wading through a shit show

Host families are integral to the success of a Peace Corps Volunteer. Your family during training teaches you how to hand wash laundry, take a bucket bath, and live safely in South Africa. Upon moving to site, we build more independent relationships with our host families, but allowing them into our lives and enabling them to support us can make a volunteer’s journey much smoother.

Transitioning back to South Africa has been rough. While in the states, I let myself get accustomed to hot showers, dishwashers, and laundry machines. Returning to ZA, I opened the door to my house only to encounter that mice had overtaken it during my time away. Pounds of mouse droppings littered the floor, and almost every object in my home- from books to jeans to my mosquito net- had been gnawed at if not fully chewed through. This startling find was more than I could bear given my jetlagged and emotionally exhausted state- I broke down. I finally summoned the courage to show my host mother the damage, and she invited my cousin, Tumi, in to help me clean. Tumi began cleaning, sweeping things out, mopping, removing furniture, separating objects turned to trash, and the loads of laundry now requiring attention. Meanwhile, I stood there agape (alternating between shock and overwhelming anxiety), still struggling to come to terms with the implications of this infestation.

Seeking assistance is often considered shameful, and yet, actually reaching out is liberating and transforms a situation from one of crushing panic to something you know you’ll laugh about eventually (but definitely not today, today the mouse infestation is still decidedly not funny). My family opened the doors of their home to me, allowing me to seek refuge in the big house until structural adjustments can be made to my home and poison administered to root out the rodents. They sorted through bedding that I deemed useless, and zealously washed it- saving me from my American need to simply throw out and purchase fresh.

South Africans demonstrate affection differently from Americans. Rather than showering you with praise and hugs (although some do dish those out plentifully), they express love by problem solving and taking action- a quality greatly appreciated in situations such as this. This is true grit- simultaneously handling my emotional breakdown, tackling the problem, and providing a safe place for me to strengthen relationships over a meal of goat, mealie rice, and chakalaka.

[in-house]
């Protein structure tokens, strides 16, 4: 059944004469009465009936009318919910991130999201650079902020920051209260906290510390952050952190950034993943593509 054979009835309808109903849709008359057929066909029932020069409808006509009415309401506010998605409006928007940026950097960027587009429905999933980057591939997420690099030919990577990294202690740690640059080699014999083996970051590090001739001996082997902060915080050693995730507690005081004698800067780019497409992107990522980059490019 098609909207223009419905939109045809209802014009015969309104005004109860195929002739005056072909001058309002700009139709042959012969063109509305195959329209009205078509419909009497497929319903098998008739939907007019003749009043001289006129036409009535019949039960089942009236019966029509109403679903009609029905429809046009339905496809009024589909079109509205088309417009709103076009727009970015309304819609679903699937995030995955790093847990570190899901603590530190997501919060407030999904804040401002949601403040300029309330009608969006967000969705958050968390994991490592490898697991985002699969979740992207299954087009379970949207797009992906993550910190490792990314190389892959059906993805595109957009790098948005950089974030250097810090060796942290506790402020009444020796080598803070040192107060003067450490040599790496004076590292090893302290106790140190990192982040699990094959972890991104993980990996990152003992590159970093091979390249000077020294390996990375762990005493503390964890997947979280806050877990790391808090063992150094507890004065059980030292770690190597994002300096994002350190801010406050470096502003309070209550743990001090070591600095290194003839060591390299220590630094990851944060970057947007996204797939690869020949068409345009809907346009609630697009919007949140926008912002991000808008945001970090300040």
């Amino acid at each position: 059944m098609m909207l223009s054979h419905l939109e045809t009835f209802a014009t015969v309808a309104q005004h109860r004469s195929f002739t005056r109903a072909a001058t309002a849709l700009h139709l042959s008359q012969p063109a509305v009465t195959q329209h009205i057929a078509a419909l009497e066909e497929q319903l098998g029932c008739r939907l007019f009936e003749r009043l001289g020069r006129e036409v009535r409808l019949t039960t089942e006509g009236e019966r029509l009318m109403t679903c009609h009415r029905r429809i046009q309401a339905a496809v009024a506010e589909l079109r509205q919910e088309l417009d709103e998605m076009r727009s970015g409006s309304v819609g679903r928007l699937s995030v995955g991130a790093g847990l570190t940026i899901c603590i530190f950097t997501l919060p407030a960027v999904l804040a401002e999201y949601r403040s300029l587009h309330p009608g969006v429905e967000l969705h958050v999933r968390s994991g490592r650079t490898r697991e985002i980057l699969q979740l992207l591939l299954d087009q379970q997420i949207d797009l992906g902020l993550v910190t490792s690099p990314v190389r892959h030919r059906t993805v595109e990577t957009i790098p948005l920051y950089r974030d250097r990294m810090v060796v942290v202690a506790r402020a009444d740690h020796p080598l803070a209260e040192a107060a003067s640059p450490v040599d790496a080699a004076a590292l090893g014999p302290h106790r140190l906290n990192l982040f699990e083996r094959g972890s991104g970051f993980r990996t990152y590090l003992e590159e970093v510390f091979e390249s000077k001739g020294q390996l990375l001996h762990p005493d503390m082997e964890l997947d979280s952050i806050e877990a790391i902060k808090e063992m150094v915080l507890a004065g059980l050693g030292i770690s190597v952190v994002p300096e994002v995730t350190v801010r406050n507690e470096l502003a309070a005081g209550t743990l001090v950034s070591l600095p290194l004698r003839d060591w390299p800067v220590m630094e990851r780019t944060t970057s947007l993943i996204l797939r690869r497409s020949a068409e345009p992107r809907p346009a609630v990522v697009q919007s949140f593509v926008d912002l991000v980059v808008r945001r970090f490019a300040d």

no mud, no lotus.

Disclaimer: I initially wrote this post a week ago, but I was waiting for confirmation of my medical clearance to share this with you all. I am overjoyed to be returning to site (like jumping up and down, dancing around the room, singing at the top of my lungs kind of happy). Thanks for bearing with me and allowing me to open up my heart and soul to you!

Read and remember; not all Peace Corps service experiences are the same. True as this is in understanding characteristics unique to each village, province, and nation that a volunteer serves in, it also reflects the journey that a volunteer embarks upon. Upon applying for the Peace Corps and throughout the preparations for departure we tend to sum up an experience which we fail to fully understand in the best way we can, “It’s a 27 month commitment, so I’ll spend the first three months in language and technical training and then the next two years at my permanent site as a volunteer”. This barebones explanation of service that we tend to clutch tightly to throughout Pre-Service Training and the early phases of service fails to create space for the reality of a Peace Corps Service.